Psychological advice on handling people that is broadly applicable

The latest edition of Lawyers Weekly includes an article ostensibly about managing bullies in the legal profession written by psychologist, Dr Chris Day.  The article provides some general tips, though, that are useful to any of us who need to make decisions refreshingly she reflects two options that I offer to my OHS clients on safety matters that do not include bullying.  Dr Day says that any problem can be solved by these actions

  1. “Leave…
  2. Change the situation…
  3. Accept the situation…
  4. Do nothing….”

Leave and change are included in the OHS Hierarchy of Control under different terminology.  Doing nothing is advice that few OHS consultants will give but is a strategy that many small businesses apply.  Their risk management strategy is to press their luck and in some cases this can work.  There are companies that say there has never been an incident in the workplace.  This tyranny of probability is the consultant’s worst enemy as the reality may not be contestable.  It is like meeting the lifelong cigarette smoker who doesn’t contract lung cancer  The exception that breaks the rule.

Dr Day discusses the second strategy in relation to workplace bullying and recommends that one must decide what the changes will head to, “focus on how you think things should look…”  This is an important element in any change management but particularly with bullying.  Do you want to return to what existed before?  Was there a “before”?  These questions lead to the culture realm and reinforce the need to know the culture of a workplace and the culture one wants for the workplace.  In other words know where you are and where you want to go.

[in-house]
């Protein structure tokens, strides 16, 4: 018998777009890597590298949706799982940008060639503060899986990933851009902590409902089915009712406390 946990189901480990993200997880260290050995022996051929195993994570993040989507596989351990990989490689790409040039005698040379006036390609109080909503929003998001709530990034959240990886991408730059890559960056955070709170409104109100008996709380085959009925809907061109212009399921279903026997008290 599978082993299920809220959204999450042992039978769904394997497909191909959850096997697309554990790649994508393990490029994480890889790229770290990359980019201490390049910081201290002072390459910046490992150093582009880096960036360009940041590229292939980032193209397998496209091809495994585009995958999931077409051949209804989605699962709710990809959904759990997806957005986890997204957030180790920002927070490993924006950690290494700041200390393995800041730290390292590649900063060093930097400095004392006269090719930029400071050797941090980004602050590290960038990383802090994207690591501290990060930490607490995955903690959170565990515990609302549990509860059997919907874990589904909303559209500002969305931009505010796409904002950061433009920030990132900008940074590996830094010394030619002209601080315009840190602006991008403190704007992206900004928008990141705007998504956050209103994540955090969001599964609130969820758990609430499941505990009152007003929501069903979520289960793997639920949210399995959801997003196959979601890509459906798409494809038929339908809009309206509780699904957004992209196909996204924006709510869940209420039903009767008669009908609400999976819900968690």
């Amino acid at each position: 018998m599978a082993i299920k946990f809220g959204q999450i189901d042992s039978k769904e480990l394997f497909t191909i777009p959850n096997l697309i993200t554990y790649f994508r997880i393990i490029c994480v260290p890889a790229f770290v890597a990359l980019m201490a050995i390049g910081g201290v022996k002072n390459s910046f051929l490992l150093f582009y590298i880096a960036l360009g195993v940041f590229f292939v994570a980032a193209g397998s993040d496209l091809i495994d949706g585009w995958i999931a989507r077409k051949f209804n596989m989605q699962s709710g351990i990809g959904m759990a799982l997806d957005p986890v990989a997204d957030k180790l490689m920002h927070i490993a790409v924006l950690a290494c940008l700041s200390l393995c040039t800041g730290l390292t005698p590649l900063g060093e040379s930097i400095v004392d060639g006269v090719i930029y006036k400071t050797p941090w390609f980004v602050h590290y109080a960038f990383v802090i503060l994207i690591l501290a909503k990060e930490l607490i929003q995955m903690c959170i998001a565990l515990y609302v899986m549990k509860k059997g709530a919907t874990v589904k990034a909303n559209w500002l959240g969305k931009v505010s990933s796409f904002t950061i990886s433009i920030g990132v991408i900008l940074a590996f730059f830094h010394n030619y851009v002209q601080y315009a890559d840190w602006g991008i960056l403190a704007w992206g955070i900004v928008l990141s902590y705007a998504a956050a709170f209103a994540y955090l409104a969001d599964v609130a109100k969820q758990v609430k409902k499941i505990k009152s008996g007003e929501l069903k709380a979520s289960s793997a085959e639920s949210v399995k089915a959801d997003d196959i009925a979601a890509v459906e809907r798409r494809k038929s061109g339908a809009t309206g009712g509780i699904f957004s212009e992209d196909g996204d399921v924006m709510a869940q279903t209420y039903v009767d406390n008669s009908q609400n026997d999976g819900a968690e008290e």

An important part of Dr Day’s advice is to focus on issues one can control or affect.  I learnt this a long time ago when arguing politics with housemates.  In between the election cycle, politics is in a lull.  If one lives in a “safe seat” it is possible to let oneself become divorced from the entire political cycle, at least in a suburban and local context.

Too many OHS consultants try to service the client rather than trying to achieve improvements for the client.  Consultants of all trades and achiever of none.

On the issue of bullying specifically, Dr Day provides the following suggestions:

  • Avoid counterattacking
  • Try to listen to what they say without having a defensive reaction…
  • Choose whether it is appropriate to make a fuss….
  • Choose one’s words carefully to illicit information
  • Be clear about the options that are available

Kevin Jones

1 thought on “Psychological advice on handling people that is broadly applicable”

  1. The advice and strategies provided are based on a passive form of resistance and defence/ and does not address the problem at its heart. The other strategy that has not been included is \”Fight Back and Report\” (FBR) to Regulators and Industry bodies\”
    Regulators and Industry bodies should and must take positive action to remove workplace \”Disruptor\’s\”. The removal of : Disruptor\’s\” will enhance workplace relationships, and raise the organisations productivity.
    This is merely commonsense and is not based on rocket science. Let every mission statement have one small paragraph that demonstrates the organisations policy on such behavior and ensure that all \”Disruptor\’s\” in the workplace are made aware of it. Management MUST and SHOULD be seen as taking a proactive approach to eliminating \”Disruptor\’s\”. Failing to do so will only create an environment where latent errors are finally triggered by one active failure and productivity declines.

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